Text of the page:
This is a gift I gave myself. Today I potted up a coleus stem-cutting that I took in November, just before the frosts killed all my coleus plants. Coleus are one of the easiest plants to grow from stem cuttings. Just snip a piece of the plant 4 to 6 inches in length, then set it in water and place it in a sunny window until roots start developing. Once it has roots, you can put it in a pot.
I took cuttings of several of my coleus this fall, but most of them did not take root. My guess is that I took the cuttings so late that the sun in my window was not strong enough to get them started, or possibly that the frost had already damaged them. It may also be due to the type of coleus from which I took the cuttings. It’s a mystery. Last year, I successfully rooted about a half-dozen plants and kept them on my kitchen window sill until spring when they were planted in pots on the front porch.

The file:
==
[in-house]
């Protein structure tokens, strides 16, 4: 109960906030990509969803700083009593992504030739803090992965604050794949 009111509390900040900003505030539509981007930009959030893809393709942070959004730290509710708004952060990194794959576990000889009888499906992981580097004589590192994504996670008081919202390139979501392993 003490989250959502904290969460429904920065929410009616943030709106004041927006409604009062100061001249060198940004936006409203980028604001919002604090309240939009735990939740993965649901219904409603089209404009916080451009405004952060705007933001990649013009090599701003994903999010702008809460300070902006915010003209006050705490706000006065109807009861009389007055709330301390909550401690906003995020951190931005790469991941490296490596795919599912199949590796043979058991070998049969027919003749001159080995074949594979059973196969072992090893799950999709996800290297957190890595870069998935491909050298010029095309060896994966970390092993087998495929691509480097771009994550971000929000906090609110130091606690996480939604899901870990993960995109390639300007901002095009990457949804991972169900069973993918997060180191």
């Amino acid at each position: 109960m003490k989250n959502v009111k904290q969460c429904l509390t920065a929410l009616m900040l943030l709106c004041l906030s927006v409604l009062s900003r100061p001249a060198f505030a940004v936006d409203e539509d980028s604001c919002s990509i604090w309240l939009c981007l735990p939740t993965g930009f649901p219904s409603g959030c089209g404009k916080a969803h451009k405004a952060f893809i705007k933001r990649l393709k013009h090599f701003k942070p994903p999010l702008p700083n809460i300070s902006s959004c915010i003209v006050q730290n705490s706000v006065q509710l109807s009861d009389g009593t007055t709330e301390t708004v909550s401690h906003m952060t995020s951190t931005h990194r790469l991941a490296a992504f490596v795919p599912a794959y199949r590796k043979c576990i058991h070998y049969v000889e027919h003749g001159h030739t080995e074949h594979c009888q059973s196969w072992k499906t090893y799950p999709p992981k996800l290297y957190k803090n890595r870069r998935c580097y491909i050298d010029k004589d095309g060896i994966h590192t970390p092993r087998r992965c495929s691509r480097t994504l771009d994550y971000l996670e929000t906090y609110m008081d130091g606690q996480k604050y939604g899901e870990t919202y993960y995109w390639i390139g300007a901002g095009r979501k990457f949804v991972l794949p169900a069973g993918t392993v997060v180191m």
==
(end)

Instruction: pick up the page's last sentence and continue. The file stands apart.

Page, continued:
To pot the coleus, I filled the bottom of a decorative, ceramic pot with about 2 inches of sand, then filled the rest with potting mix. I watered the mix thoroughly, and made a place for the roots, placing a couple of inches of the stem in the soil as well. Then, I firmed the soil around the plant, and it was ready to go. Based on my experience from last year, the plant won’t really get growing until mid-February when the sun is higher in the sky and stronger light comes through this corner window.